Maximum velocity of SHM | $$|v_{max}| = A \omega$$ |

Maximum acceleration of SHM | $$|a_{max}| = A \omega^{2}$$ |

Angular frequency of a mass-spring system in SHM | $$\omega = \sqrt{\frac{k}{m}}$$ |

Period of a mass-spring system in SHM | $$T = 2 \pi \sqrt{\frac{m}{k}}$$ |

Frequency of a mass-spring system in SHM | $$f = \frac{1}{2 \pi} \sqrt{\frac{k}{m}}$$ |

Energy in a mass-spring system in SHM | $$E_{Total} = \frac{1}{2} kx^{2} + \frac{1}{2} mv^{2} = \frac{1}{2} kA^{2}$$ |

The velocity of the mass in a spring-mass system in SHM | $$v = \pm \sqrt{\frac{k}{m} (A^{2} - x^{2})}$$ |

The x-component of the radius of a rotating disk | $$x(t) = A \cos (\omega t + \phi)$$ |

The x-component of the velocity of the edge of a rotating disk | $$v(t) = -v_{max} \sin (\omega t + \phi)$$ |

The x-component of the acceleration of the edge of a rotating disk | $$a(t) = -a_{max} \cos (\omega t + \phi)$$ |

Force equation for a simple pendulum | $$\frac{d^{2} \theta}{dt^{2}} = - \frac{g}{L} \theta$$ |

Angular frequency for a simple pendulum | $$\omega = \sqrt{\frac{g}{L}}$$ |

Period of a simple pendulum | $$T = 2 \pi \sqrt{\frac{L}{g}}$$ |

Angular frequency of a physical pendulum | $$\omega = \sqrt{\frac{mgL}{I}}$$ |

Period of a physical pendulum | $$T = 2 \pi \sqrt{\frac{I}{mgL}}$$ |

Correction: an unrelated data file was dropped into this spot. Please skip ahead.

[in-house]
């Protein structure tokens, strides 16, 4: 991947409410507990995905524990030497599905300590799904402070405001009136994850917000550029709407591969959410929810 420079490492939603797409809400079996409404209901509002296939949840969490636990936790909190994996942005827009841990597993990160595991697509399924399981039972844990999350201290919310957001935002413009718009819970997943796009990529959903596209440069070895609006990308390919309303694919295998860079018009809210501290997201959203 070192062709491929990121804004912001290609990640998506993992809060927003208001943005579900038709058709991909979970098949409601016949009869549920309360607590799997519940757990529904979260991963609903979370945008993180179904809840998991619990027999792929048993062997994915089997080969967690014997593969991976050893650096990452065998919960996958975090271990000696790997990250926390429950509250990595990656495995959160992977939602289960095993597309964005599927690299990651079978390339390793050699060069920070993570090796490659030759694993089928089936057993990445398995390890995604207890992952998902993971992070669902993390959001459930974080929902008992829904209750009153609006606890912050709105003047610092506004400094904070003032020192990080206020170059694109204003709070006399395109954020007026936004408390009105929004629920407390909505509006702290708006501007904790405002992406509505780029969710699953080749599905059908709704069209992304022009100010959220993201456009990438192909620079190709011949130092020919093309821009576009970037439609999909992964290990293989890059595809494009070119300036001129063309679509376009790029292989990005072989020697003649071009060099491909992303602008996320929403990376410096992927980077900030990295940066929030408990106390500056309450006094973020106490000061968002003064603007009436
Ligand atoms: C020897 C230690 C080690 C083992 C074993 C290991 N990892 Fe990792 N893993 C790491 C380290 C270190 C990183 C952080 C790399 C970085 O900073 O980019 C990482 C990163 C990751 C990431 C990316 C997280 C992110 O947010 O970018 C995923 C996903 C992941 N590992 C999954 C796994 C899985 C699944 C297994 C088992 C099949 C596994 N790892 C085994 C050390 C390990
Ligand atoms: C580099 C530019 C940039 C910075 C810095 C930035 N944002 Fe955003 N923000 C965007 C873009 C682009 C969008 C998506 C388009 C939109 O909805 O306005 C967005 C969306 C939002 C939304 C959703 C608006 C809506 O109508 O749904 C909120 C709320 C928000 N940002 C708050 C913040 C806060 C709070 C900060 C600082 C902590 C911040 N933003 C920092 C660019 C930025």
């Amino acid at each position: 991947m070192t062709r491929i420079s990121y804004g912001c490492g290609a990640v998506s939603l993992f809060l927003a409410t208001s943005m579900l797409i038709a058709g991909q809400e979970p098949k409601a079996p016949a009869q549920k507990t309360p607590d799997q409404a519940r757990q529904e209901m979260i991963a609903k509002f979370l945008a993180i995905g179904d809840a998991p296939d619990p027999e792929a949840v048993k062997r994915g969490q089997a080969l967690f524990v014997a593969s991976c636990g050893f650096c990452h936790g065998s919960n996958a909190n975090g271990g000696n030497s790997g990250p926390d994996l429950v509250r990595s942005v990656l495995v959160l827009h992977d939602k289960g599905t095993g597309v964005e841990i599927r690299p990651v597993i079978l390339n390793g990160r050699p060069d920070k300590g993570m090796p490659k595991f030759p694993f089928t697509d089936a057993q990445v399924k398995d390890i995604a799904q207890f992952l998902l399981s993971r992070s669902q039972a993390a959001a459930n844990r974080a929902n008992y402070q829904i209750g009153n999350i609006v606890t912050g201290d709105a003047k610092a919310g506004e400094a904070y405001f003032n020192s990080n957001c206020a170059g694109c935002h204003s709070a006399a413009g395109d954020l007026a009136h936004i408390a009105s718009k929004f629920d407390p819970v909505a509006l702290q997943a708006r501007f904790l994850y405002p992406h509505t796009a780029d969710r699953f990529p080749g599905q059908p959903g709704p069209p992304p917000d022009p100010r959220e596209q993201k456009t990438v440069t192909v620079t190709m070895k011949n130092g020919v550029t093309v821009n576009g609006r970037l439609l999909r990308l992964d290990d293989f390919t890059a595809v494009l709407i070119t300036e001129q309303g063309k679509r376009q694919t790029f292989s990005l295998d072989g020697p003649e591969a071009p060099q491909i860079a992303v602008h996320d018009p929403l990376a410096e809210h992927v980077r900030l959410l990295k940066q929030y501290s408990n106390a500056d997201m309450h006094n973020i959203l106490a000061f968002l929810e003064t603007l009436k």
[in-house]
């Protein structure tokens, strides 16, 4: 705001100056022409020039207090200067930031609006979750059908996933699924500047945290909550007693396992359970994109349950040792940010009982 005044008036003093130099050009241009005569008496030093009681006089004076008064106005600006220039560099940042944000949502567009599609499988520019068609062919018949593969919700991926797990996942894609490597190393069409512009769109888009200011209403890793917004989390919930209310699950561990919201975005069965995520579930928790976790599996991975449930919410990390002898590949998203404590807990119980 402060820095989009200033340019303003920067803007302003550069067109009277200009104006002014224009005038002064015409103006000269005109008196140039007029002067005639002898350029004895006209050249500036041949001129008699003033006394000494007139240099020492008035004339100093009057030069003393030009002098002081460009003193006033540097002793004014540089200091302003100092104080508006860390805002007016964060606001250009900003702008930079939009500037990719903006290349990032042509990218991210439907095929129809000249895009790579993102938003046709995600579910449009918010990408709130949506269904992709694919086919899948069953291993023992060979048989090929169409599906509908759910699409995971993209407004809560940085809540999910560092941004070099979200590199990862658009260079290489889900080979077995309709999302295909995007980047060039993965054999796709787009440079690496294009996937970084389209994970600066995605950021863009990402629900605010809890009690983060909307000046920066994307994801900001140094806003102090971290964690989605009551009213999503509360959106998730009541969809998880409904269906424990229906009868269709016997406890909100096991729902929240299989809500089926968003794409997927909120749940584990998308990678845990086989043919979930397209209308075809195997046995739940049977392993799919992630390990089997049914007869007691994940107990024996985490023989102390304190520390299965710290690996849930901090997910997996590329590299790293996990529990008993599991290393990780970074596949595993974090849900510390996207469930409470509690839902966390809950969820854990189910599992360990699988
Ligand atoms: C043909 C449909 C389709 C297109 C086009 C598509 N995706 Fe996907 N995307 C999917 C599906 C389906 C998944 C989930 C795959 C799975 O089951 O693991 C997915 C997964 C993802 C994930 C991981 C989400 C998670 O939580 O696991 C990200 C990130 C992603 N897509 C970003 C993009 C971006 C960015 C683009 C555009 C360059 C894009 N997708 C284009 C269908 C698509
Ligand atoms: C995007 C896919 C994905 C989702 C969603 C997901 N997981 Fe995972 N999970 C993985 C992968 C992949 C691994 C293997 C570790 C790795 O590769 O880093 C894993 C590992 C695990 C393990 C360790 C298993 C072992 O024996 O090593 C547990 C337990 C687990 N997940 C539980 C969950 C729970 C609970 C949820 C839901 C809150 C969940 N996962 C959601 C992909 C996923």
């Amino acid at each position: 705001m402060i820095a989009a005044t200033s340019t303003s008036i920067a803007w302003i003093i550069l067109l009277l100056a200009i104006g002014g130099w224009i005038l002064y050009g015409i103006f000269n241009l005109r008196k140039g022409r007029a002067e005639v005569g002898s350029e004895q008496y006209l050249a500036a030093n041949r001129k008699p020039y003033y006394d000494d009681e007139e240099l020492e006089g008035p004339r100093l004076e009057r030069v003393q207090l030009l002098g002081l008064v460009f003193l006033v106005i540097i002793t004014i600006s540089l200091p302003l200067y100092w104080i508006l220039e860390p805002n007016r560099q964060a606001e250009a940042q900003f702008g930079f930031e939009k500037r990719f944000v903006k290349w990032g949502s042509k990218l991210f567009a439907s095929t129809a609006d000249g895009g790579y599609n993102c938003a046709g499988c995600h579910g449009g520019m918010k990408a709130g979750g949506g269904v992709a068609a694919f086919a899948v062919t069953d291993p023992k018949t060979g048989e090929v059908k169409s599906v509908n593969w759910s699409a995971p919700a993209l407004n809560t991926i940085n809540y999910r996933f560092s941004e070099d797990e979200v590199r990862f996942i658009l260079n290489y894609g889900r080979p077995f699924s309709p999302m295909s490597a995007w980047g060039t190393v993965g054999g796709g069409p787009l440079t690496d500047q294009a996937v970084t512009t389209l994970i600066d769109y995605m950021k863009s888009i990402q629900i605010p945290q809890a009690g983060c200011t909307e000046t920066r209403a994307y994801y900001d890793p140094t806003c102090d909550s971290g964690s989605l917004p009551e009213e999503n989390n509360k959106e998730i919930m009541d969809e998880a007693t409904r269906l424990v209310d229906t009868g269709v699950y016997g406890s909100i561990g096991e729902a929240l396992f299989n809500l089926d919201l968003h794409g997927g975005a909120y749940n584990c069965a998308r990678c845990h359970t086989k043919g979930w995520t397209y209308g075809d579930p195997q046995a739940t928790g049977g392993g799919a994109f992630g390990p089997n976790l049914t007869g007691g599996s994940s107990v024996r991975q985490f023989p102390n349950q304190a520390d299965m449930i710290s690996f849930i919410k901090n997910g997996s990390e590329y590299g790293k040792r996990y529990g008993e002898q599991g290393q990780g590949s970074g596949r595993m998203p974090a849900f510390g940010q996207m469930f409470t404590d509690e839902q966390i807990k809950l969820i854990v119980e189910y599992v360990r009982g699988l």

Period of a torsional pendulum | $$T = 2 \pi \sqrt{\frac{I}{\kappa}}$$ |

Newton’s second law for harmonic motion | $$m \frac{d^{2} x}{dt^{2}} + b \frac{dx}{dt} + kx = 0$$ |

Solution for underdamped harmonic motion | $$x(t) = A_{0} e^{- \frac{b}{2m} t} \cos (\omega t + \phi)$$ |

Natural angular frequency of a mass-spring system | $$\omega_{0} = \sqrt{\frac{k}{m}}$$ |

Angular frequency of underdamped harmonic motion | $$\omega = \sqrt{\omega_{0}^{2} - \left(\dfrac{b}{2m}\right)^{2}}$$ |

Newton’s second law for forced, damped oscillation | $$-kx -b \frac{dx}{dt} + F_{0} \sin (\omega t) = m \frac{d^{2} x}{dt^{2}}$$ |

Solution to Newton’s second law for forced, damped oscillations | $$x(t) = A \cos (\omega t + \phi)$$ |

Amplitude of system undergoing forced, damped oscillations | $$A = \frac{F_{0}}{\sqrt{m (\omega^{2} - \omega_{0}^{2})^{2} + b^{2} \omega^{2}}}$$ |

# Summary

## 15.1 Simple Harmonic Motion

- Periodic motion is a repeating oscillation. The time for one oscillation is the period T and the number of oscillations per unit time is the frequency f. These quantities are related by \(f = \frac{1}{T}\).
- Simple harmonic motion (SHM) is oscillatory motion for a system where the restoring force is proportional to the displacement and acts in the direction opposite to the displacement.
- Maximum displacement is the amplitude A. The angular frequency \(\omega\), period T, and frequency f of a simple harmonic oscillator are given by \(\omega = \sqrt{\frac{k}{m}}\), T = 2\(\pi \sqrt{\frac{m}{k}}\), and f = \(\frac{1}{2 \pi} \sqrt{\frac{k}{m}}\), where m is the mass of the system and k is the force constant.
- Displacement as a function of time in SHM is given by x(t) = Acos\(\left(\dfrac{2 \pi}{T} t + \phi \right)\) = Acos(\(\omega t + \phi\)).
- The velocity is given by v(t) = -A\(\omega\)sin(\(\omega t + \phi\)) = -v
_{max}sin(\(\omega t + \phi\)), where v_{max}= A\(\omega\) = A\(\sqrt{\frac{k}{m}}\). - The acceleration is given by a(t) = -A\(\omega^{2}\)cos(\(\omega t + \phi\)) = -a